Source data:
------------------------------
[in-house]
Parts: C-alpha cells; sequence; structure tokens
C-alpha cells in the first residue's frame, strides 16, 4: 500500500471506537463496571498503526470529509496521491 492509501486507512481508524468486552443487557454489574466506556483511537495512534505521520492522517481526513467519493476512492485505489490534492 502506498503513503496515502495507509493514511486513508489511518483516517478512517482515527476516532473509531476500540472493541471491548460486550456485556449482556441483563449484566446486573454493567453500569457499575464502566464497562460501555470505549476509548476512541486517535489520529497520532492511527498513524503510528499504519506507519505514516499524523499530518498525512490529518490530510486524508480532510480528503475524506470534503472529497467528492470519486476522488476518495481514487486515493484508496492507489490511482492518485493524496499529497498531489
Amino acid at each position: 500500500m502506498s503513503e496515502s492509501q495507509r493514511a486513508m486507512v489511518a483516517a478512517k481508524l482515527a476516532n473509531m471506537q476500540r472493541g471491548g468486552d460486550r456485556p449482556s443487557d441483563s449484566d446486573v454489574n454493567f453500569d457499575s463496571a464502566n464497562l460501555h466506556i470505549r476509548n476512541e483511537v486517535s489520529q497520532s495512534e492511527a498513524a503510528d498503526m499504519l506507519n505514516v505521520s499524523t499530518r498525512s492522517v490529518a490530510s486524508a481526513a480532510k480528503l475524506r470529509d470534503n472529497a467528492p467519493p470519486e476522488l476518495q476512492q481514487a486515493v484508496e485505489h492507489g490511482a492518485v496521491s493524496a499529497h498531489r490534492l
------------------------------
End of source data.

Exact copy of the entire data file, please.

[in-house]
Parts: C-alpha cells; sequence; structure tokens
C-alpha cells in the first residue's frame, strides 16, 4: 500500500471506537463496571498503526470529509496521491 492509501486507512481508524468486552443487557454489574466506556483511537495512534505521520492522517481526513467519493476512492485505489490534492 502506498503513503496515502495507509493514511486513508489511518483516517478512517482515527476516532473509531476500540472493541471491548460486550456485556449482556441483563449484566446486573454493567453500569457499575464502566464497562460501555470505549476509548476512541486517535489520529497520532492511527498513524503510528499504519506507519505514516499524523499530518498525512490529518490530510486524508480532510480528503475524506470534503472529497467528492470519486476522488476518495481514487486515493484508496492507489490511482492518485493524496499529497498531489
Amino acid at each position: 500500500m502506498s503513503e496515502s492509501q495507509r493514511a486513508m486507512v489511518a483516517a478512517k481508524l482515527a476516532n473509531m471506537q476500540r472493541g471491548g468486552d460486550r456485556p449482556s443487557d441483563s449484566d446486573v454489574n454493567f453500569d457499575s463496571a464502566n464497562l460501555h466506556i470505549r476509548n476512541e483511537v486517535s489520529q497520532s495512534e492511527a498513524a503510528d498503526m499504519l506507519n505514516v505521520s499524523t499530518r498525512s492522517v490529518a490530510s486524508a481526513a480532510k480528503l475524506r470529509d470534503n472529497a467528492p467519493p470519486e476522488l476518495q476512492q481514487a486515493v484508496e485505489h492507489g490511482a492518485v496521491s493524496a499529497h498531489r490534492l